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SETP Learns Surprise Lessons about Gleaning and Golden Plums

09.08.2018 in AmeriCorps VISTA, Gleaning, Harvest Against Hunger, Washington Site

In Spokane, Harvest Against Hunger AmeriCorps VISTA Annie Eberhardt has fully welcomed in the presence of plums. All over town, tree owners have been reaching out to Spokane Edible Tree Project with the intention of not seeing their beautiful little stone fruits go to waste. Spokane Edible Tree Project mobilizes volunteers to glean produce from fruit and nut trees that would otherwise go to waste in Spokane county. There are over 140 backyard tree owners and 28 farmers who are registered with the project, all hoping to share the bounty of excess produce with their neighbors who need it most.

Just two weeks ago, a long time registered tree owner of SETP hastily called Annie at SETP Headquarters, urging the SETP Glean Team to come harvest her lush, golden plums – to resuce them from the fate of rotting in her backyard, uneaten. “I have golden plums coming out of my ears,” she insisted. “They are just about to be at perfect ripeness within a couple of days; please come harvest as soon as you can, Glean Team!”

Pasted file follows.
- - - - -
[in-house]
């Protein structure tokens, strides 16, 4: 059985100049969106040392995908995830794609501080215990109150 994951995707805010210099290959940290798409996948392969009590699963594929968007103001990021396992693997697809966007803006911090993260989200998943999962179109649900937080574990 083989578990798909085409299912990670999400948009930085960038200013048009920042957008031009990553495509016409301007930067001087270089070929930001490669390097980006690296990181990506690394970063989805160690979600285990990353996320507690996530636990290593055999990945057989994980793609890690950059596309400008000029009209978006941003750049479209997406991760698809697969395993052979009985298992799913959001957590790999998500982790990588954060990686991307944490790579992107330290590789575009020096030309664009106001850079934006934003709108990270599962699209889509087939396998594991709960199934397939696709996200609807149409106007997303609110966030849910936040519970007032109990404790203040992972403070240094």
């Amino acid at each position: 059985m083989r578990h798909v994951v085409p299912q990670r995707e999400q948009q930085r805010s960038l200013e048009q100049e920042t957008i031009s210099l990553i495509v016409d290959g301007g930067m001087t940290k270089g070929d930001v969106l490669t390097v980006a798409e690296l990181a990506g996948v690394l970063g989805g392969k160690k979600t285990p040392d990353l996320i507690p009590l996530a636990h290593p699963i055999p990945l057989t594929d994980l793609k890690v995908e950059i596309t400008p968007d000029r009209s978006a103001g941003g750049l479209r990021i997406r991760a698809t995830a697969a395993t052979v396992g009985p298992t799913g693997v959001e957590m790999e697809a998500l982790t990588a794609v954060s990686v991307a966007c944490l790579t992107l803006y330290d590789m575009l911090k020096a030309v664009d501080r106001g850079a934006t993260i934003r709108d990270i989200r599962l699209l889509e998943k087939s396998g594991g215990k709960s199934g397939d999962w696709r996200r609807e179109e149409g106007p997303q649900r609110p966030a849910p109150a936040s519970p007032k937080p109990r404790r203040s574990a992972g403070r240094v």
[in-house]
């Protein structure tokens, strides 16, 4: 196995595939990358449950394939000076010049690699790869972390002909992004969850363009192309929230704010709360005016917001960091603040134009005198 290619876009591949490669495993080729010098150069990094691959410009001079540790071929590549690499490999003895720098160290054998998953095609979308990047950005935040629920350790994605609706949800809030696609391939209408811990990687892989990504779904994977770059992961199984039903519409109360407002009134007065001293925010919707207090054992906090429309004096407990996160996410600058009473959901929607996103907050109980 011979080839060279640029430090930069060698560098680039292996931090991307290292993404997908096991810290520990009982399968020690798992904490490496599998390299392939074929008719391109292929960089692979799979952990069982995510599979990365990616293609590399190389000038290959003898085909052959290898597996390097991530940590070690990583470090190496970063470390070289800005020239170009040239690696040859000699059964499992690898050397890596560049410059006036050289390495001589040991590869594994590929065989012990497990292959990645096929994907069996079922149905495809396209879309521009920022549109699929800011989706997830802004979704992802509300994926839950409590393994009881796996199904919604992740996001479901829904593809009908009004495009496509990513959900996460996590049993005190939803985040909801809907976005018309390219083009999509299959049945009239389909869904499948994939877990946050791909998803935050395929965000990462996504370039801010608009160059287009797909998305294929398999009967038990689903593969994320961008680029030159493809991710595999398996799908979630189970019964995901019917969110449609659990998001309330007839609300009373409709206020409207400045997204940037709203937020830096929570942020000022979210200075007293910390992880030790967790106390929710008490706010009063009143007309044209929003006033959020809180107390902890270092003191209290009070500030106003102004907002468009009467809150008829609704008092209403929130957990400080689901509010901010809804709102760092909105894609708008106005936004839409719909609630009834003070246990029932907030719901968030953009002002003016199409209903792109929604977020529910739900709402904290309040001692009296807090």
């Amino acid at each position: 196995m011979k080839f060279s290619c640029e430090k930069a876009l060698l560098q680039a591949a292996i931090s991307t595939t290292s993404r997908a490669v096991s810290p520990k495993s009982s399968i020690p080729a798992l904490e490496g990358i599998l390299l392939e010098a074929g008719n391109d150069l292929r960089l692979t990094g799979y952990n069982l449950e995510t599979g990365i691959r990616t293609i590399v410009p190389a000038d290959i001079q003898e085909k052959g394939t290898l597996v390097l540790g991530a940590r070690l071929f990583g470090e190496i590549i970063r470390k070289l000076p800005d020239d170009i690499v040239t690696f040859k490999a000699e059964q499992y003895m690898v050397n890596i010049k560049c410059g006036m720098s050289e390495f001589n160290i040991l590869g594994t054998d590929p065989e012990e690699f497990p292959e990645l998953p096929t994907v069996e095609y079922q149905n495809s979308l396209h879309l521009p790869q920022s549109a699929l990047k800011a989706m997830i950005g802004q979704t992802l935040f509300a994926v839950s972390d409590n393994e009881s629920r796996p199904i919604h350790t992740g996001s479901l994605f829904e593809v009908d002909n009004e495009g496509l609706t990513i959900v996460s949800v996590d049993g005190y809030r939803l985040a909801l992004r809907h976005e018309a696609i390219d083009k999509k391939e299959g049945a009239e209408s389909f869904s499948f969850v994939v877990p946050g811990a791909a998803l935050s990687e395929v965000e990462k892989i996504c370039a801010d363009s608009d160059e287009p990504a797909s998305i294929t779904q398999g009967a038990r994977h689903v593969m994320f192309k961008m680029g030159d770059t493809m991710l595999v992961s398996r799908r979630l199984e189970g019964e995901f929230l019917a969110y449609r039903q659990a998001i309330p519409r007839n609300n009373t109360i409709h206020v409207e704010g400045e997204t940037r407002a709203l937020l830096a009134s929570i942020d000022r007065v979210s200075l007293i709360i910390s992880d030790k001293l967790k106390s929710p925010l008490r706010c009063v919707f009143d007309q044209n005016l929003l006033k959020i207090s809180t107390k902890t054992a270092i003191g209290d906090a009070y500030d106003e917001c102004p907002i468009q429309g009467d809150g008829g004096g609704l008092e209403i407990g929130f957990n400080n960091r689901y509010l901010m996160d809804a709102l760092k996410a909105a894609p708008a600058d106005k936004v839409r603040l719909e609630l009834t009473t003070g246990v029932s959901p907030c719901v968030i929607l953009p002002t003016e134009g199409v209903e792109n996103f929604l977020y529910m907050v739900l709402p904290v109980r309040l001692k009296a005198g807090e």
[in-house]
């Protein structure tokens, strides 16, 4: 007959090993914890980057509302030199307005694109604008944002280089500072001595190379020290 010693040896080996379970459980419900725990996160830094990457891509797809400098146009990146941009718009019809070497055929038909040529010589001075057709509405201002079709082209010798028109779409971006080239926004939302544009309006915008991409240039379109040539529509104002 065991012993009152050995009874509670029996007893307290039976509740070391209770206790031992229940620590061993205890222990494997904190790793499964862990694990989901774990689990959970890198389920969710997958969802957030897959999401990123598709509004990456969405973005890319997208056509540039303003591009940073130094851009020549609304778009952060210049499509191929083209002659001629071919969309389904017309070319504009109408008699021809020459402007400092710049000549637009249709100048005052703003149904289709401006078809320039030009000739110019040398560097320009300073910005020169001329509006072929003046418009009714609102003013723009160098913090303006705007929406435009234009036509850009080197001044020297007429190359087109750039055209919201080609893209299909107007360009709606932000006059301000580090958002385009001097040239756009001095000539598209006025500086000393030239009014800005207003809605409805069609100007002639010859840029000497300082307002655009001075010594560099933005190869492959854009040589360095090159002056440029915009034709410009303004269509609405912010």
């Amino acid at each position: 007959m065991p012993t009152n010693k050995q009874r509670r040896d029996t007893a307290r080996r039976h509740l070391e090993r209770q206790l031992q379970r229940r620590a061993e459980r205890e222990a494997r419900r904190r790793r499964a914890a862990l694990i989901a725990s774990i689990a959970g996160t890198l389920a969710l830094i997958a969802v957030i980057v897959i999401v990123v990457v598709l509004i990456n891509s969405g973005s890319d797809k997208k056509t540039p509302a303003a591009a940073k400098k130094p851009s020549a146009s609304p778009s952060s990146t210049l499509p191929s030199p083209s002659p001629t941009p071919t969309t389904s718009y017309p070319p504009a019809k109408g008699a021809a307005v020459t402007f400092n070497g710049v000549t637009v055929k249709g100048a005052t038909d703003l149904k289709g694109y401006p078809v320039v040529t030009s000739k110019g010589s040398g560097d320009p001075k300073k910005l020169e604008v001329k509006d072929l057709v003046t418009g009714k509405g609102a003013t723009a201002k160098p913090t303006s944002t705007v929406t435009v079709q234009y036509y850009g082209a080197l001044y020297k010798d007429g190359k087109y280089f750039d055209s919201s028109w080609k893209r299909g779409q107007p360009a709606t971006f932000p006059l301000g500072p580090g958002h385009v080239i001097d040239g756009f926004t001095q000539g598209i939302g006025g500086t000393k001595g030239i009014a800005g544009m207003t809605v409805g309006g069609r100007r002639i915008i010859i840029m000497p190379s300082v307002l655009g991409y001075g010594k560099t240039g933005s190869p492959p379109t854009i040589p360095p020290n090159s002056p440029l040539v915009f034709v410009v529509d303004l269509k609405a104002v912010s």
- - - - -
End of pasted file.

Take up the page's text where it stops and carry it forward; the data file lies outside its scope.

Rushing to diligently make sure these golden plums could find homes with hungry community members in need, Annie quickly banded together a group of employees from a local Spokane office. With the heat wave that has been encompassing the area lately and the significance of tone from the tree owner, there was a sense of needing to hurry.

 

 

The Glean Team met on a sunny morning at the gleaning site, just north of Spokane. They were excited to give back to their community and to take a refreshing break from the office. There was just one problem – most of the plums were not yet close to being ripe! The situation was looked upon by the SETP Glean Team with some humor and some good laughs, as the rushing had become a silly notion for the plums that were still a bit green and firm, with pointed tips at the bottom of the fruit signifying the need for further development. The team gleaned what small amount they could, and left back to the office to await the natural ripening to occur.